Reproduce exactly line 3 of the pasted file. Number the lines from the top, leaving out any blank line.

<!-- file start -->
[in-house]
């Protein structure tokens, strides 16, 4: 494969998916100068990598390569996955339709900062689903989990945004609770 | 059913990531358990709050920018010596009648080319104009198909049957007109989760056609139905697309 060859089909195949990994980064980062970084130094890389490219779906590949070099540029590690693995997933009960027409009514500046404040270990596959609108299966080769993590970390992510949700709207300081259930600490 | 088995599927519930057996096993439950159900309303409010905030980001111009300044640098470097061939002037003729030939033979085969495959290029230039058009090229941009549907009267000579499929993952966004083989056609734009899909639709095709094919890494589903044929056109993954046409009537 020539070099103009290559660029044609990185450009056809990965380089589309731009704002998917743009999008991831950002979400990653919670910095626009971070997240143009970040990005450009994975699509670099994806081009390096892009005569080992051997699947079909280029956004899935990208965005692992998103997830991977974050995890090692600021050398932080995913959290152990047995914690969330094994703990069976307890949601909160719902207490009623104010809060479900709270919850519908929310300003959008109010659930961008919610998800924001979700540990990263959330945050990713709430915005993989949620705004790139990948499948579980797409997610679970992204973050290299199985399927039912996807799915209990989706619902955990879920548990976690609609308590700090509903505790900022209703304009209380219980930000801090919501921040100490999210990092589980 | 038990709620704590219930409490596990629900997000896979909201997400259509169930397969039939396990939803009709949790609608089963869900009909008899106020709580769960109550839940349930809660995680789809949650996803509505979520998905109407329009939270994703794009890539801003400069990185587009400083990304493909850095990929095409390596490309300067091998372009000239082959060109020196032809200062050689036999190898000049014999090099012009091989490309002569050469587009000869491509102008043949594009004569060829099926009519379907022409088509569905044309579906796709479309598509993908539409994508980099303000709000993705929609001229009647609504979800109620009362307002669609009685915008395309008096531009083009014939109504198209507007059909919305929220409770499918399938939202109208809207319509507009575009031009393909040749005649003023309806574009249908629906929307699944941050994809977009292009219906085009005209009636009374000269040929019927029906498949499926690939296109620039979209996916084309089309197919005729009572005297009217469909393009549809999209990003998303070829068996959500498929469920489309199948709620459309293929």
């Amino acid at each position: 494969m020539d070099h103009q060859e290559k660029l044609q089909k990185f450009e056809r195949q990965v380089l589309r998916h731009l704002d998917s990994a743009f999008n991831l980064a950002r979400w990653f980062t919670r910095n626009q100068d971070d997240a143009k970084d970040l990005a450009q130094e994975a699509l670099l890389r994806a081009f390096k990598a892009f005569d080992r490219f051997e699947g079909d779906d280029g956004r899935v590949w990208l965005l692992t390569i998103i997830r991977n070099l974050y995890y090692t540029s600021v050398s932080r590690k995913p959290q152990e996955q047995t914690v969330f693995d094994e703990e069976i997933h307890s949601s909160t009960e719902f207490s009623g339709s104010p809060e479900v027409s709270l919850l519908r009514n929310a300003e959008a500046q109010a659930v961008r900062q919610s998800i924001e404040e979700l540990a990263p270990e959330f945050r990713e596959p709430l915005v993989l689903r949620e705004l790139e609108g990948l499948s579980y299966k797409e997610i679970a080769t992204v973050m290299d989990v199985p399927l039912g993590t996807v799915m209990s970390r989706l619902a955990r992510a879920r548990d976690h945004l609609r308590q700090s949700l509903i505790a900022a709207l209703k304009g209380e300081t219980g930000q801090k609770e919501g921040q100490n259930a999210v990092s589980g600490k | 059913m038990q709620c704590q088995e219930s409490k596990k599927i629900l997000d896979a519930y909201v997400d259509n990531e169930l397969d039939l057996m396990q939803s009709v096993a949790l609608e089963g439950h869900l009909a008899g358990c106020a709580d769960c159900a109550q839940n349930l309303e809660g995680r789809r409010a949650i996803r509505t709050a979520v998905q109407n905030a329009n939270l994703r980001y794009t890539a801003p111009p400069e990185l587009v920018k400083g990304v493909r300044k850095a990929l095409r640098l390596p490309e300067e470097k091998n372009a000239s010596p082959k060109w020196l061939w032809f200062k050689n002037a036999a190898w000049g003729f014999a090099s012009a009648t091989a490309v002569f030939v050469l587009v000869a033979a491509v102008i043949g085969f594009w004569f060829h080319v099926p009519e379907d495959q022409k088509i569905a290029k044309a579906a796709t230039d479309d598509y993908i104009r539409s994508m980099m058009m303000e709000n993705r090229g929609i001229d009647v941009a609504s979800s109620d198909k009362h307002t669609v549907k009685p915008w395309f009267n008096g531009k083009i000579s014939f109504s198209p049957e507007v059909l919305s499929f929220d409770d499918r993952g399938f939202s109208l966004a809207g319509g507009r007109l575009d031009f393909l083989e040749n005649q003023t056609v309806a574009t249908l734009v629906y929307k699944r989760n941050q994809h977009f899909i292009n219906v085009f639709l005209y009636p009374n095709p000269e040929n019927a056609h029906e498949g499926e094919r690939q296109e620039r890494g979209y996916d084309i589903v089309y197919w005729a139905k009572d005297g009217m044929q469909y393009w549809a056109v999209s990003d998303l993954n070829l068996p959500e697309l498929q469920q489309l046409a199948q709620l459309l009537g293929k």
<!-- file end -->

């Amino acid at each position: 494969m020539d070099h103009q060859e290559k660029l044609q089909k990185f450009e056809r195949q990965v380089l589309r998916h731009l704002d998917s990994a743009f999008n991831l980064a950002r979400w990653f980062t919670r910095n626009q100068d971070d997240a143009k970084d970040l990005a450009q130094e994975a699509l670099l890389r994806a081009f390096k990598a892009f005569d080992r490219f051997e699947g079909d779906d280029g956004r899935v590949w990208l965005l692992t390569i998103i997830r991977n070099l974050y995890y090692t540029s600021v050398s932080r590690k995913p959290q152990e996955q047995t914690v969330f693995d094994e703990e069976i997933h307890s949601s909160t009960e719902f207490s009623g339709s104010p809060e479900v027409s709270l919850l519908r009514n929310a300003e959008a500046q109010a659930v961008r900062q919610s998800i924001e404040e979700l540990a990263p270990e959330f945050r990713e596959p709430l915005v993989l689903r949620e705004l790139e609108g990948l499948s579980y299966k797409e997610i679970a080769t992204v973050m290299d989990v199985p399927l039912g993590t996807v799915m209990s970390r989706l619902a955990r992510a879920r548990d976690h945004l609609r308590q700090s949700l509903i505790a900022a709207l209703k304009g209380e300081t219980g930000q801090k609770e919501g921040q100490n259930a999210v990092s589980g600490k | 059913m038990q709620c704590q088995e219930s409490k596990k599927i629900l997000d896979a519930y909201v997400d259509n990531e169930l397969d039939l057996m396990q939803s009709v096993a949790l609608e089963g439950h869900l009909a008899g358990c106020a709580d769960c159900a109550q839940n349930l309303e809660g995680r789809r409010a949650i996803r509505t709050a979520v998905q109407n905030a329009n939270l994703r980001y794009t890539a801003p111009p400069e990185l587009v920018k400083g990304v493909r300044k850095a990929l095409r640098l390596p490309e300067e470097k091998n372009a000239s010596p082959k060109w020196l061939w032809f200062k050689n002037a036999a190898w000049g003729f014999a090099s012009a009648t091989a490309v002569f030939v050469l587009v000869a033979a491509v102008i043949g085969f594009w004569f060829h080319v099926p009519e379907d495959q022409k088509i569905a290029k044309a579906a796709t230039d479309d598509y993908i104009r539409s994508m980099m058009m303000e709000n993705r090229g929609i001229d009647v941009a609504s979800s109620d198909k009362h307002t669609v549907k009685p915008w395309f009267n008096g531009k083009i000579s014939f109504s198209p049957e507007v059909l919305s499929f929220d409770d499918r993952g399938f939202s109208l966004a809207g319509g507009r007109l575009d031009f393909l083989e040749n005649q003023t056609v309806a574009t249908l734009v629906y929307k699944r989760n941050q994809h977009f899909i292009n219906v085009f639709l005209y009636p009374n095709p000269e040929n019927a056609h029906e498949g499926e094919r690939q296109e620039r890494g979209y996916d084309i589903v089309y197919w005729a139905k009572d005297g009217m044929q469909y393009w549809a056109v999209s990003d998303l993954n070829l068996p959500e697309l498929q469920q489309l046409a199948q709620l459309l009537g293929k």